English 420/520: Literature of the Sixteenth and Seventeenth Centuries

Cr. 3


 In the England of Shakespeare, the poet lived in a current of ideas in the highest degree animating and nourishing to the creative power; society was, in the fullest measure, permeated by fresh thought, intelligent and alive. 

Matthew Arnold, 1864

For several centuries now, the literature of the sixteenth and seventeenth centuries has been hailed as the best our language has yet produced: before that time, as Philip Sidney lamented in his 1579 Defense of Poesy, English was scorned as too vulgar a language for high literature; and since then, if we believe Matthew Arnold, English literature stagnated under the dictates of reason and propriety. 

 In this class, then, we will read the liveliest work yet produced in our native language, including poetry and prose by Sidney himself; erotic and devotional poetry by Donne, Herbert, and the other metaphysical poets; plays by Shakespeare and Marlowe; and selections from the great English epic, John Milton’s Paradise Lost.  Our primary aim will be close reading of these texts.  We will pay attention, too, to the political, religious, and historical context in which Tudor and Stuart writers produced these works, asking how poems and plays might reflect or shape that context. 

 In addition to a midterm and final exam that will require poetry memorization, students will give one class presentation and turn in a final critical essay of 3,000 words.  

 Required Text: Norton Anthology of English Literature, 8th Edition, vol. B: The Sixteenth Century / The Early Seventeenth Century. ISBN 978-0-393-91250-0.  



logo, English 420The sixteenth and the seventeenth centuries in England were a time of amazing discovery, re-discovery of classical texts, and increasing modernity.  This survey of English literature from the reigns of the Tudor through the Stuart monarchs thus spans a range of significant historical and cultural events: the use of print to reproduce and distribute written material; the Lutheran, and then English Reformations; several shifts in the state church between Catholicism and Protestantism; England’s strengthening into a formidable military power; the flowering of English as a poetic language, and of the theatre that would become synonymous with Shakespeare; England’s dominance over Ireland and establishment of colonies in the New World; a civil war and the beheading of a king; vast increases in literacy, publication rates, and publications by women; and the restoration of a monarchy that would signal victory to the witty playwrights of the Restoration while indicating defeat for authors such as Milton and his Puritan contemporaries.

In the context of such a rich time period, this course examines a collection of literary works through five intertwining strands of inquiry that weave throughout four basic eras. The areas of inquiry include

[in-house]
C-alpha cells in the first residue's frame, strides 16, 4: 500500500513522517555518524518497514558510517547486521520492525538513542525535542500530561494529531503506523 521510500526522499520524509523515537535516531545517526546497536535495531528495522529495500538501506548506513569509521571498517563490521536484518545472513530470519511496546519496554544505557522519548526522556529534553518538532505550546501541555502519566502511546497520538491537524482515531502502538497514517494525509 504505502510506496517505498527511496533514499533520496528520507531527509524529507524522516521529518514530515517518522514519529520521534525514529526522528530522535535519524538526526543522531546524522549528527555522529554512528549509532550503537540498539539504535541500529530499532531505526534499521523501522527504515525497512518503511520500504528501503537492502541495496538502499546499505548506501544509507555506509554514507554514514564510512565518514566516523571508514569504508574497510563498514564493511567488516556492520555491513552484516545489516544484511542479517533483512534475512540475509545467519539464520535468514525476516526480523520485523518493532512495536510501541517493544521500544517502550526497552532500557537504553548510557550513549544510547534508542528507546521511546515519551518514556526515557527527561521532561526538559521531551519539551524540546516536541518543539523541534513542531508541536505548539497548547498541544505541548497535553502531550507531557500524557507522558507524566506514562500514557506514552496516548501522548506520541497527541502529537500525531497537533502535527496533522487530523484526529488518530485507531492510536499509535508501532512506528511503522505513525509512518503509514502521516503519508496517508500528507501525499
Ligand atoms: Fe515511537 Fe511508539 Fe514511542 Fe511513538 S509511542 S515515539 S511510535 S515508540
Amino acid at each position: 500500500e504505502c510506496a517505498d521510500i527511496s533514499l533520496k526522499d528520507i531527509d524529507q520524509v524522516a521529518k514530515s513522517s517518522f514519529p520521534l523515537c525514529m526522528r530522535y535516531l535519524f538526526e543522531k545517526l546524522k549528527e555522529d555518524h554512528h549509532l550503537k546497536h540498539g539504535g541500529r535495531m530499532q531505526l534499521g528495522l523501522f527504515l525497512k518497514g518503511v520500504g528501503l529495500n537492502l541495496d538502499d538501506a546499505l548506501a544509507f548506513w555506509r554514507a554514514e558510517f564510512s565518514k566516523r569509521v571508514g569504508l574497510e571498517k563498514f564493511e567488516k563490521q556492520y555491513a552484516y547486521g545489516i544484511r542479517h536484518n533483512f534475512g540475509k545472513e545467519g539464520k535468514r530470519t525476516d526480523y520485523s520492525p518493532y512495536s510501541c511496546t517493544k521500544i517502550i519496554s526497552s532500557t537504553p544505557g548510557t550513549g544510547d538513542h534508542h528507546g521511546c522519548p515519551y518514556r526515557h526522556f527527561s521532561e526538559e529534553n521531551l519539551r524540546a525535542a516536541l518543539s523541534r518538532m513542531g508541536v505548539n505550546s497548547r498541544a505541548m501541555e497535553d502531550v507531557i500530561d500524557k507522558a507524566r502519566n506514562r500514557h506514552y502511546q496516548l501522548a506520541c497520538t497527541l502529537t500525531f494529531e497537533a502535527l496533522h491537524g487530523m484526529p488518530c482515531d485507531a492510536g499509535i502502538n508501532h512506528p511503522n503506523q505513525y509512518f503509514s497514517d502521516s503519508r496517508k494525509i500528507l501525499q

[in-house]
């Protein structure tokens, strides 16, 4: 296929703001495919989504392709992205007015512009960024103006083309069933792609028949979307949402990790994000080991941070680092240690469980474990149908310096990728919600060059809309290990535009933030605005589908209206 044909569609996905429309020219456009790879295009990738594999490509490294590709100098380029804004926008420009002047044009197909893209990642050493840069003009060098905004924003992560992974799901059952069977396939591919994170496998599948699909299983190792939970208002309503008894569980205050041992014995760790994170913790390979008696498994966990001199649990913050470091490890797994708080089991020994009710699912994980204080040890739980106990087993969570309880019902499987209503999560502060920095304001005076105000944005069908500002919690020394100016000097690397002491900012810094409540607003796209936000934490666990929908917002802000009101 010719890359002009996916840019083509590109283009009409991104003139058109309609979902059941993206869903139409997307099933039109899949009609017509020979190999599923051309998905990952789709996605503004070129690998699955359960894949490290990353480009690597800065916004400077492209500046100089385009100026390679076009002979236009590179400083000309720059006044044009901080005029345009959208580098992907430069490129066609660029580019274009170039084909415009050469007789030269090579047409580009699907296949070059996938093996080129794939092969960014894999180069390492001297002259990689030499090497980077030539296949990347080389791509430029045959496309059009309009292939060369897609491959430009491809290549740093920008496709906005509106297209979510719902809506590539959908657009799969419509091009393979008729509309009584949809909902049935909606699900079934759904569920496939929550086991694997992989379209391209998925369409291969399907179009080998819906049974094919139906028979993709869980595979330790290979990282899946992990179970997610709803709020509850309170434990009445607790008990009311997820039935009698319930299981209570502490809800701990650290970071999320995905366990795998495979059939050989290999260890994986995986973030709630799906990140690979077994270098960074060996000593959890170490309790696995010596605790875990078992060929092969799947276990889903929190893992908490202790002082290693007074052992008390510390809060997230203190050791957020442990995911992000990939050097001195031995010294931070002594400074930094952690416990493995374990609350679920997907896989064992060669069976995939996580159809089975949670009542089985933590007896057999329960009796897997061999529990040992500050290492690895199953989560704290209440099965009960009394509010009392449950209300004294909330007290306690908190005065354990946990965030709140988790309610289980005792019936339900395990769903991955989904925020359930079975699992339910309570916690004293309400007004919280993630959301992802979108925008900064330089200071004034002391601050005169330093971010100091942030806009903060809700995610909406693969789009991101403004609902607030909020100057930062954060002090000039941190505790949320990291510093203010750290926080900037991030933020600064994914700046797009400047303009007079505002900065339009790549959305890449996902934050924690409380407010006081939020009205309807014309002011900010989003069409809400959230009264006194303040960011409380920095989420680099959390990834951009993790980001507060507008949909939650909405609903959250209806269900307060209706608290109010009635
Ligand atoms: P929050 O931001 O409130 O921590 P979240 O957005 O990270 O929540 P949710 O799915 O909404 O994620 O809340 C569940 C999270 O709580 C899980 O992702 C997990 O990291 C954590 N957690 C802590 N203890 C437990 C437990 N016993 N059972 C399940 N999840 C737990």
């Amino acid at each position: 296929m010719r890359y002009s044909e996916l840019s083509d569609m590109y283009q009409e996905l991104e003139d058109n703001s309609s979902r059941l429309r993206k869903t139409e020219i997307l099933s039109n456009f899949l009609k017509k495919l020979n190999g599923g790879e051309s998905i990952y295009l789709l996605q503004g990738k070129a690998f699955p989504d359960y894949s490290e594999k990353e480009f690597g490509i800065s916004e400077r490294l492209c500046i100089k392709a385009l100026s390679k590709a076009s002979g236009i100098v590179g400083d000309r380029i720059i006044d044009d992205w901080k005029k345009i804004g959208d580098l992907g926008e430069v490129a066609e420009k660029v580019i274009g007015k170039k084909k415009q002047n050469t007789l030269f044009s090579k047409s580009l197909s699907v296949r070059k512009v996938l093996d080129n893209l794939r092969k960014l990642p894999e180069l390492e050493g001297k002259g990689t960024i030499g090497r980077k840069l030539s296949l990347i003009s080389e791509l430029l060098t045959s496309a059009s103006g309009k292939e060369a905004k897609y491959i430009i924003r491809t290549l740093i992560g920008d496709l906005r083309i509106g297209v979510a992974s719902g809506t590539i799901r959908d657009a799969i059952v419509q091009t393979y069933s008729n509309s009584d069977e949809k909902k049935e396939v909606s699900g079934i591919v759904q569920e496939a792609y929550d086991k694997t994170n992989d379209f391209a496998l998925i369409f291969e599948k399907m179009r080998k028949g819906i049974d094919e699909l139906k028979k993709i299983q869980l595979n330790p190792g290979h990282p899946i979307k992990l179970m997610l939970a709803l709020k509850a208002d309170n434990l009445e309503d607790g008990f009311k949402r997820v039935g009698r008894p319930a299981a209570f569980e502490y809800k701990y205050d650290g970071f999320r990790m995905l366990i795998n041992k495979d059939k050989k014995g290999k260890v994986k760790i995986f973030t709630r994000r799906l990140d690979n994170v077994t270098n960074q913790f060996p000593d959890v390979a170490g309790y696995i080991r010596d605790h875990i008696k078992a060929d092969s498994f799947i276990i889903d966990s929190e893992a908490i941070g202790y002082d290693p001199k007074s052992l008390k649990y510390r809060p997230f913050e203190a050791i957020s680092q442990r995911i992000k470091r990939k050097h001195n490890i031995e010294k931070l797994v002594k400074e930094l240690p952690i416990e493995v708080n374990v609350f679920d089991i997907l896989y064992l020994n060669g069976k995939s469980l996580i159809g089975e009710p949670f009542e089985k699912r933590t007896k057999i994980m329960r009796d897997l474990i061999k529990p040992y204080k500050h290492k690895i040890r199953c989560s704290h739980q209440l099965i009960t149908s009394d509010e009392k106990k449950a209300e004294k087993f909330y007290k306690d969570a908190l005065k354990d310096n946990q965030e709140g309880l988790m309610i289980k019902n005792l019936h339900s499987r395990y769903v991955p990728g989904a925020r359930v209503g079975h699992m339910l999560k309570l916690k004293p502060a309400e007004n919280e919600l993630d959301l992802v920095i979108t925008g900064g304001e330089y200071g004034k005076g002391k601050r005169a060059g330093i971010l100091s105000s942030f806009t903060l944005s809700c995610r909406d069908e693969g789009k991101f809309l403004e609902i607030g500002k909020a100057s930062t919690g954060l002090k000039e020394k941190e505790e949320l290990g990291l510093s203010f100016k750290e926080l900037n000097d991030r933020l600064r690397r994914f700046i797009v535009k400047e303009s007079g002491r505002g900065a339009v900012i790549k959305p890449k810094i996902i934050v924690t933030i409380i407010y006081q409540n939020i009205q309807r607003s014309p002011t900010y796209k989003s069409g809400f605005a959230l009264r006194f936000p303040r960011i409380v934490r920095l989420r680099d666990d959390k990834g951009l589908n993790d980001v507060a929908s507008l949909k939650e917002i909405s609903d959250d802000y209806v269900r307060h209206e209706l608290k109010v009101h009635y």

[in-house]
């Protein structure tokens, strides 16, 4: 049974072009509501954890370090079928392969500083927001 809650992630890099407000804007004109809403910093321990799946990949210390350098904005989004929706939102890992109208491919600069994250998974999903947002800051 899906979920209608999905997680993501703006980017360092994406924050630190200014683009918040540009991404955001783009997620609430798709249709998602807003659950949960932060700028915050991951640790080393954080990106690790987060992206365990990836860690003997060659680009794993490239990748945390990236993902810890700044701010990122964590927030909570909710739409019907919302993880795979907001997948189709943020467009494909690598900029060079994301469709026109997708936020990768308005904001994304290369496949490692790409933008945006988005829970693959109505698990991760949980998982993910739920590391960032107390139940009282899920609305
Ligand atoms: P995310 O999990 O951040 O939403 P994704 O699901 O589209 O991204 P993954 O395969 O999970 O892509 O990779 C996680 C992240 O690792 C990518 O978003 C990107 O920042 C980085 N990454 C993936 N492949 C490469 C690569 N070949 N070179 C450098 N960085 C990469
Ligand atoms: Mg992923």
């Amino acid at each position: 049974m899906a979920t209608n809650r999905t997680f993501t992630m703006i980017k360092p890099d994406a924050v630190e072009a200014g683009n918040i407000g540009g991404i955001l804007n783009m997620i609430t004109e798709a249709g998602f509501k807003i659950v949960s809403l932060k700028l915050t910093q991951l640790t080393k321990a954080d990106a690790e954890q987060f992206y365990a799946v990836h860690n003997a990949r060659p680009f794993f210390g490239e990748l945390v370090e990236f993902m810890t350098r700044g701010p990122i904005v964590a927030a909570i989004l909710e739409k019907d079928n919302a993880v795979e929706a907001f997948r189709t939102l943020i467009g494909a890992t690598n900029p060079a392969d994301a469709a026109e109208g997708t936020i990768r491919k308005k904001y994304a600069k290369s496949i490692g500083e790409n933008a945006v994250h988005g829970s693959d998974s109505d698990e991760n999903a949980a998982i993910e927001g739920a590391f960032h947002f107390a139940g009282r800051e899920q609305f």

1.    travel, exploration, and imagining new worlds;
2.    religious reformations,
3.    English as a literary tongue,
4.    gender, and
5.    monarchy and forms of rule.

The eras through which the texts of the course are arranged consist of the reigns of

1.    the early Tudor monarchs (Henry VIII, Edward VI, and Mary)
2.    Elizabeth I,
3.    James I of the House of Stuart, and
4.    Charles I and Charles II of the house of Stuart, interrupted by the English Civil War and Protestant dissidents.

These principles by which the course is organized include a range of literary genres, including prose romance and utopias, travel narratives, lyrics, drama, epics, and argumentative fiction and prose.

Assignments include a short (5-6-page) and a long (10-page) paper, a final exam, and periodic responses to the letter on the class discussion board or wiki.


This course aims at a comprehensive understanding of the literature of the English Renaissance, up to the middle of the 17th century. To achieve diversity, we will study different genres (drama, poetry, prose), and a variety of writers (More, Marlowe, Sidney, Spencer, Jonson, Milton, Donne, Webster). To achieve depth, we will focus on representative selections. In general, I prefer to use complete (or nearly complete) texts rather than selections, and I group texts in such a way that they respond to some common preoccupations central to these writers and their times. Our reading of these texts will rest firmly on the religious, intellectual, social, economic, and political forces which shaped this literature. Above all, through this study of texts and contexts, we will attempt to uncover the nature of the change which transformed the medieval world into one so close to our own in spirit and temper.

Class format will involve more discussion than lecture. Students may expect one short paper (five to six pages), a final paper (ten pages) and a midterm. They may also be called upon to make informal oral presentations and lead class discussions.